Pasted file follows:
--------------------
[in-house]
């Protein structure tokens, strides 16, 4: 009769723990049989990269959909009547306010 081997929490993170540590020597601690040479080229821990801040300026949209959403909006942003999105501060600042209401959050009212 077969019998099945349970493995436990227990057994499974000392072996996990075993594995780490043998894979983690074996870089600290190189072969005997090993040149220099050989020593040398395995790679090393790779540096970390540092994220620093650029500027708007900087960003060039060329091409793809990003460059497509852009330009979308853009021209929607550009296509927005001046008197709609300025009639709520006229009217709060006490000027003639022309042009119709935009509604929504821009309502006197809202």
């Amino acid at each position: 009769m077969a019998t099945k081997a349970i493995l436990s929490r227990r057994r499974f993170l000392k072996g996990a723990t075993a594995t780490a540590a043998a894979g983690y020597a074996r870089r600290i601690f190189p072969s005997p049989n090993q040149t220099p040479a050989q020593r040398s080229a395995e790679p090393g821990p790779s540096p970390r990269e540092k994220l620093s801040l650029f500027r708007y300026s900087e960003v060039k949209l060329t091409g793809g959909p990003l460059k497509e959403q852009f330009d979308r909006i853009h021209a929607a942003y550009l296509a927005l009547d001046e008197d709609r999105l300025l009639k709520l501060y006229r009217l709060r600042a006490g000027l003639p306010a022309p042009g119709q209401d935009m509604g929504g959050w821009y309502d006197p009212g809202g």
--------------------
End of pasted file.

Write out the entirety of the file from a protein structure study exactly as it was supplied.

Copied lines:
[in-house]
């Protein structure tokens, strides 16, 4: 009769723990049989990269959909009547306010 081997929490993170540590020597601690040479080229821990801040300026949209959403909006942003999105501060600042209401959050009212 077969019998099945349970493995436990227990057994499974000392072996996990075993594995780490043998894979983690074996870089600290190189072969005997090993040149220099050989020593040398395995790679090393790779540096970390540092994220620093650029500027708007900087960003060039060329091409793809990003460059497509852009330009979308853009021209929607550009296509927005001046008197709609300025009639709520006229009217709060006490000027003639022309042009119709935009509604929504821009309502006197809202």
């Amino acid at each position: 009769m077969a019998t099945k081997a349970i493995l436990s929490r227990r057994r499974f993170l000392k072996g996990a723990t075993a594995t780490a540590a043998a894979g983690y020597a074996r870089r600290i601690f190189p072969s005997p049989n090993q040149t220099p040479a050989q020593r040398s080229a395995e790679p090393g821990p790779s540096p970390r990269e540092k994220l620093s801040l650029f500027r708007y300026s900087e960003v060039k949209l060329t091409g793809g959909p990003l460059k497509e959403q852009f330009d979308r909006i853009h021209a929607a942003y550009l296509a927005l009547d001046e008197d709609r999105l300025l009639k709520l501060y006229r009217l709060r600042a006490g000027l003639p306010a022309p042009g119709q209401d935009m509604g929504g959050w821009y309502d006197p009212g809202g």